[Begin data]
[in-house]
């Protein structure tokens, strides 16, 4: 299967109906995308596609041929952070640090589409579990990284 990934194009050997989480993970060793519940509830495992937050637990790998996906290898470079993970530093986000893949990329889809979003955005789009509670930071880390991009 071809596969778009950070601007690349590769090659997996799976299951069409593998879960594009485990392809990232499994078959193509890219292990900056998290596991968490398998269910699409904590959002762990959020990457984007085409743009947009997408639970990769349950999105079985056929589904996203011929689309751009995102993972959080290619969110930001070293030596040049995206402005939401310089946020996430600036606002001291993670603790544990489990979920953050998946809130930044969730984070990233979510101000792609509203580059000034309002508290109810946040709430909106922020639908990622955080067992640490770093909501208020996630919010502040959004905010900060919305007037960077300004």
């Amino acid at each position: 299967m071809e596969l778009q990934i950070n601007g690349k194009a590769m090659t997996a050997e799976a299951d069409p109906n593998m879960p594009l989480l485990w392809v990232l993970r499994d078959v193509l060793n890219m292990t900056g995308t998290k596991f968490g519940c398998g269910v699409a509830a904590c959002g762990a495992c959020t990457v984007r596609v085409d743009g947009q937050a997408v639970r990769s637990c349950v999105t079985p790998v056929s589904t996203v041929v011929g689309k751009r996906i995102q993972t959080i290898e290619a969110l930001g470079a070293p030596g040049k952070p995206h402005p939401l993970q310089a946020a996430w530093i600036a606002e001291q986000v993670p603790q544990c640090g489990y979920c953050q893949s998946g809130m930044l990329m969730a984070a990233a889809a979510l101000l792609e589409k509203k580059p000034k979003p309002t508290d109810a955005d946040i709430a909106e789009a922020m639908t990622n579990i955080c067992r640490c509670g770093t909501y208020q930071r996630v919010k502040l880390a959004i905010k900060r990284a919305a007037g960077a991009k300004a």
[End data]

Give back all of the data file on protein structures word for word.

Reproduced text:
[in-house]
């Protein structure tokens, strides 16, 4: 299967109906995308596609041929952070640090589409579990990284 990934194009050997989480993970060793519940509830495992937050637990790998996906290898470079993970530093986000893949990329889809979003955005789009509670930071880390991009 071809596969778009950070601007690349590769090659997996799976299951069409593998879960594009485990392809990232499994078959193509890219292990900056998290596991968490398998269910699409904590959002762990959020990457984007085409743009947009997408639970990769349950999105079985056929589904996203011929689309751009995102993972959080290619969110930001070293030596040049995206402005939401310089946020996430600036606002001291993670603790544990489990979920953050998946809130930044969730984070990233979510101000792609509203580059000034309002508290109810946040709430909106922020639908990622955080067992640490770093909501208020996630919010502040959004905010900060919305007037960077300004």
């Amino acid at each position: 299967m071809e596969l778009q990934i950070n601007g690349k194009a590769m090659t997996a050997e799976a299951d069409p109906n593998m879960p594009l989480l485990w392809v990232l993970r499994d078959v193509l060793n890219m292990t900056g995308t998290k596991f968490g519940c398998g269910v699409a509830a904590c959002g762990a495992c959020t990457v984007r596609v085409d743009g947009q937050a997408v639970r990769s637990c349950v999105t079985p790998v056929s589904t996203v041929v011929g689309k751009r996906i995102q993972t959080i290898e290619a969110l930001g470079a070293p030596g040049k952070p995206h402005p939401l993970q310089a946020a996430w530093i600036a606002e001291q986000v993670p603790q544990c640090g489990y979920c953050q893949s998946g809130m930044l990329m969730a984070a990233a889809a979510l101000l792609e589409k509203k580059p000034k979003p309002t508290d109810a955005d946040i709430a909106e789009a922020m639908t990622n579990i955080c067992r640490c509670g770093t909501y208020q930071r996630v919010k502040l880390a959004i905010k900060r990284a919305a007037g960077a991009k300004a």